Earlier in the week, Verplank felt more like an accountant, sorting tickets into 15 envelopes to leave at will call for family and friends. Oklahoma State fans called out 'Go Cowboys!' and 'Go Pokes!' to cheer him on at Southern Hills.
'My emotions are fine. I've decided I was going to really try to enjoy this week, have a good time here because there's a lot of extra demands that could really wear you out if you let them,' Verplank said.
He started with eight pars before charging into the lead with birdies on the ninth, 11th, 15th and 17th holes. He saved par on No. 13 after his 3-iron from the fairway clipped a tree and found the water.
'I'm kind of the guy that I only have to hit a couple decent shots to start thinking I'm pretty good again,' Verplank said.
By the end of his round, he was atop the leaderboard at a major -- a place many thought he'd reach years earlier.
'I didn't think I was going to come out and win every golf tournament because I have other things that I deal with that most other people don't deal with,' Verplank said. 'I'm happy that I've won five times on the tour. I'm disappointed that I haven't won more.
'You know, if you can make heads or tails out of that, good luck.'
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    Weather extends Barbasol to Monday finish

    By Associated PressJuly 23, 2018, 12:25 am

    NICHOLASVILLE, Ky. - A thunderstorm has suspended the fourth round of the PGA Tour's Barbasol Championship until Monday morning.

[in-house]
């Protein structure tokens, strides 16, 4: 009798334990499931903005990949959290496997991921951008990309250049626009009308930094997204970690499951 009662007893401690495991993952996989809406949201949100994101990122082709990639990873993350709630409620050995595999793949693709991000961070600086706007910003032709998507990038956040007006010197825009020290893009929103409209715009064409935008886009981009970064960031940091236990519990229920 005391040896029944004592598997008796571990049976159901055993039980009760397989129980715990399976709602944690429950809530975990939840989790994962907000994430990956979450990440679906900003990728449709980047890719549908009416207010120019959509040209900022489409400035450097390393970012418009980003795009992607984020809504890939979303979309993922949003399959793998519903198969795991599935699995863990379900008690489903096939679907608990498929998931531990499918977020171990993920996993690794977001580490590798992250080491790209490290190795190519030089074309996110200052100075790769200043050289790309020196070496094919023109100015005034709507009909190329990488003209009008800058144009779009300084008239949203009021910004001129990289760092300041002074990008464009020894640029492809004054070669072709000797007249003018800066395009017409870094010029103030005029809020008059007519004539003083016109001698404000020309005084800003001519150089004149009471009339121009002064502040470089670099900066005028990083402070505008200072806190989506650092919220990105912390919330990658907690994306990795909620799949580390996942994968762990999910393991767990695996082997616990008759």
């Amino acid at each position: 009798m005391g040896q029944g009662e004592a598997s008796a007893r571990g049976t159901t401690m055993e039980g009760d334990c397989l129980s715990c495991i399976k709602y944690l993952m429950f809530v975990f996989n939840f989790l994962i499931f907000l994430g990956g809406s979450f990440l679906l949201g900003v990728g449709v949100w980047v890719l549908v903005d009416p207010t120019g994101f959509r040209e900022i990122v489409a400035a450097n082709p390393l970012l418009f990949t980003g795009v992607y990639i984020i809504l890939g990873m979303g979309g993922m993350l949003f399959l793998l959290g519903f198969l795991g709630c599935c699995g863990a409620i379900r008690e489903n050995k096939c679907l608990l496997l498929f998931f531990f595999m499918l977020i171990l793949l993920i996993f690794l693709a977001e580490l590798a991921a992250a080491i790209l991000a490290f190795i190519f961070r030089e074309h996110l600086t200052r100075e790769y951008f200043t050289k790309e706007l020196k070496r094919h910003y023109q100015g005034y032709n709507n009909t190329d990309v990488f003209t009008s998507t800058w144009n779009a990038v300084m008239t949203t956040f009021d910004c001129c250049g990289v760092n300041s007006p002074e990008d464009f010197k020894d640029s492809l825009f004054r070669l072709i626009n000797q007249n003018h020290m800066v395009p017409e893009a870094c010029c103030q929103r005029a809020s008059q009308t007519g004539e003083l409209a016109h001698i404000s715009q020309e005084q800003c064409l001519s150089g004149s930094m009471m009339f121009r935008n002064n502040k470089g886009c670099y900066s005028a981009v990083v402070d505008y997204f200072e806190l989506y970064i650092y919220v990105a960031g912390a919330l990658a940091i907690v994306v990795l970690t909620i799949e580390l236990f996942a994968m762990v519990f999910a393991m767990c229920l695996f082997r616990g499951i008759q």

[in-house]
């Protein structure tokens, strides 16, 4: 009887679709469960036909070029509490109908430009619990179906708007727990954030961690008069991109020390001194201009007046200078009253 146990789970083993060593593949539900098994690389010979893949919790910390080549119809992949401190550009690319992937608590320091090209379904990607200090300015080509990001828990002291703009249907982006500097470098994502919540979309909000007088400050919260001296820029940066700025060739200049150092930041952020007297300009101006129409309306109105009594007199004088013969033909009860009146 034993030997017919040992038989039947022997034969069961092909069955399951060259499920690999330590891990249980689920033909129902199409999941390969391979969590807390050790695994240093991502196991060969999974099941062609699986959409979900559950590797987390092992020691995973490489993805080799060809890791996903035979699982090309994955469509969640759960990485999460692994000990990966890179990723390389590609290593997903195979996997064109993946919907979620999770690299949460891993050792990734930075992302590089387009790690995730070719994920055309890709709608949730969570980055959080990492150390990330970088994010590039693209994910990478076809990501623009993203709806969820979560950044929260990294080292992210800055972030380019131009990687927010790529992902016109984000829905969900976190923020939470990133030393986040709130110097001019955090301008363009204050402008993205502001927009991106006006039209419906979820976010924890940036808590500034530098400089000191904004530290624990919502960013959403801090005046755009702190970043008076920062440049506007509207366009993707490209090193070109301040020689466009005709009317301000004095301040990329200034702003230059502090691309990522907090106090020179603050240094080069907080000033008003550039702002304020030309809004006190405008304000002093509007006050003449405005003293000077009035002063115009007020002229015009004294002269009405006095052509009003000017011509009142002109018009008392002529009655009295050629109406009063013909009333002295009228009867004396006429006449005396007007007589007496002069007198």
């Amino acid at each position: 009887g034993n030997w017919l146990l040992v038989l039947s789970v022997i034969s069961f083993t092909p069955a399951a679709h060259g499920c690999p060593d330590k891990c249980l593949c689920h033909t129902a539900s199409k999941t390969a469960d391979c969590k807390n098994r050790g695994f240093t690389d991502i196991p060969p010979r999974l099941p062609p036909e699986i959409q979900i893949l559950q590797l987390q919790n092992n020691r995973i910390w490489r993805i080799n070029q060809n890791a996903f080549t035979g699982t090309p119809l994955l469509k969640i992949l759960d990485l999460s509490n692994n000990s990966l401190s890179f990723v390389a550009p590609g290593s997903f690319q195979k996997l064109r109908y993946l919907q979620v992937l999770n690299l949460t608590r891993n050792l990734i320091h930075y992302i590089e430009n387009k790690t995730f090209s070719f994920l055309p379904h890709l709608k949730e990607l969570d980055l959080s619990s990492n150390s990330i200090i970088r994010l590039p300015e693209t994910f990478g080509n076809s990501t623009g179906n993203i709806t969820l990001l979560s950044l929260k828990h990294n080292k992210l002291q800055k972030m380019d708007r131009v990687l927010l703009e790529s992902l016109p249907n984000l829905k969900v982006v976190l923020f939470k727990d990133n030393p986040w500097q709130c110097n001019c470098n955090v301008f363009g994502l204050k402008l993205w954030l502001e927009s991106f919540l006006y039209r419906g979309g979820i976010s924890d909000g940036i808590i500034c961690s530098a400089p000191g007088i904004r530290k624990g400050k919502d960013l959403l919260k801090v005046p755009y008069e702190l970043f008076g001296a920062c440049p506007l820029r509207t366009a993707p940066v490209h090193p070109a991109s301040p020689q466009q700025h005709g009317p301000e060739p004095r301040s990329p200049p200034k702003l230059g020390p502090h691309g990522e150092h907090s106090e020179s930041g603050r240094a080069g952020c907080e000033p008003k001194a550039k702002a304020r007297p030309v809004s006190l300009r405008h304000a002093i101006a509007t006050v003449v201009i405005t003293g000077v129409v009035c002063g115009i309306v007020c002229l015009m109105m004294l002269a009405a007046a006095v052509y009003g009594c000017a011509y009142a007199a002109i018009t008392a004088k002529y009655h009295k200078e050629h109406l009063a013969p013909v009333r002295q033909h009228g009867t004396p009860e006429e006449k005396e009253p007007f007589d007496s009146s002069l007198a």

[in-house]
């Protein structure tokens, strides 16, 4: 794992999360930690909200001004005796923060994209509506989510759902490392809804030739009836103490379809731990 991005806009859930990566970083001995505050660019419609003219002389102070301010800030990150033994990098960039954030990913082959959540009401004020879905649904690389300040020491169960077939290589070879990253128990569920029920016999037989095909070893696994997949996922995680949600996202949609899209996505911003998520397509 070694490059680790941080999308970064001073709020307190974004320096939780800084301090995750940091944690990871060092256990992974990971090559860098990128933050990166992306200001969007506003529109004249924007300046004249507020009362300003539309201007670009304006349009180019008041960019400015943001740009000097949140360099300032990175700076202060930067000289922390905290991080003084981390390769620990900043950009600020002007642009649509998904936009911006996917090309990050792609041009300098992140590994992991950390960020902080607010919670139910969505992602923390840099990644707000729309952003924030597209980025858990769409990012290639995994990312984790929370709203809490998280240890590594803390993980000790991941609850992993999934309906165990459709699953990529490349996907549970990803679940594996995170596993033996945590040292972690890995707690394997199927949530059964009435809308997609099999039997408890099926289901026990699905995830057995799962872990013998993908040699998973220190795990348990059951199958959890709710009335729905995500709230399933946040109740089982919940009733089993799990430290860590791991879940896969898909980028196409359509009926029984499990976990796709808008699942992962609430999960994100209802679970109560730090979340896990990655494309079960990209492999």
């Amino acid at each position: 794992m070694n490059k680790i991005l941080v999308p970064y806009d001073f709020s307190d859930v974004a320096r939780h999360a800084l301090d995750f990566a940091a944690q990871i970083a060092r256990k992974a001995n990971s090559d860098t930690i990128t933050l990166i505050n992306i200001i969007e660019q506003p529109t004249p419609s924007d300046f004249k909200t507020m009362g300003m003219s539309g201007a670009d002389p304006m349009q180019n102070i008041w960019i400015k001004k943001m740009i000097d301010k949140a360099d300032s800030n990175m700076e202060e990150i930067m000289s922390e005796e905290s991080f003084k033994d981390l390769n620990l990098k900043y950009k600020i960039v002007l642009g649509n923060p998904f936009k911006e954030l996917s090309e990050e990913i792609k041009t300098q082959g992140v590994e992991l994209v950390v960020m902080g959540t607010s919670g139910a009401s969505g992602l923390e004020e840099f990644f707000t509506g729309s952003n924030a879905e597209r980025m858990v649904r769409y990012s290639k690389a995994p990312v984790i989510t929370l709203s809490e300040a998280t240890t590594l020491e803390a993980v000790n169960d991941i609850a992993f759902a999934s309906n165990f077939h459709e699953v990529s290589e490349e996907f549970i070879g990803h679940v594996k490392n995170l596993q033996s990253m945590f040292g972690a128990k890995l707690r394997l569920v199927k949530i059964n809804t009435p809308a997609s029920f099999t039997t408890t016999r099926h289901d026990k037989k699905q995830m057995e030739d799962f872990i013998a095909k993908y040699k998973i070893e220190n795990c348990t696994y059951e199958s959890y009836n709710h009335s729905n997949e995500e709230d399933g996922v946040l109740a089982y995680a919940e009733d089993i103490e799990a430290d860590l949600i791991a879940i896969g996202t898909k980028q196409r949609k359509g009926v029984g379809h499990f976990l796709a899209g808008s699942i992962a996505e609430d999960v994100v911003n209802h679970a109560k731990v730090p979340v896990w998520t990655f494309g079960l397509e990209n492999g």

Sunday's third stoppage of play at Champions Trace at Keene Trace Golf Club came with the four leaders - Hunter Mahan, Robert Streb, Tom Lovelady and Troy Merritt at 18 under par - and four other contenders waiting to begin the round.

    The tournament will resume at 7:30 a.m. on Monday. Lightning caused one delay, and play was stopped earlier in the afternoon to clear water that accumulated on the course following a morning of steady and sometimes-heavy rain.

    Inclement weather has plagued the tournament throughout the weekend. The second round was completed Saturday morning after being suspended by thunderstorms late Friday afternoon.

    The resumption will mark the PGA Tour's second Monday finish this season. Jason Day won the Farmers Insurance Open in January after darkness delayed the sixth playoff hole, and he needed just 13 minutes to claim the victory.

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    Watch: Spectator films as Woods' shot hits him

    By Will GrayJuly 23, 2018, 12:07 am

    It was a collision watched by millions of fans on television, and one that came at a pivotal juncture as Tiger Woods sought to win The Open. It also gave Colin Hauck the story of a lifetime.

    Hauck was among dozens of fans situated along the left side of the 11th hole during the final round at Carnoustie as the pairing of Woods and Francesco Molinari hit their approach shots. After 10 holes of nearly flawless golf, Woods missed the fairway off the tee and then pulled his iron well left of the target.

    The ball made square contact with Hauck, who hours later tweeted a video showing the entire sequence - even as he continued to record after Woods' shot sent him tumbling to the ground: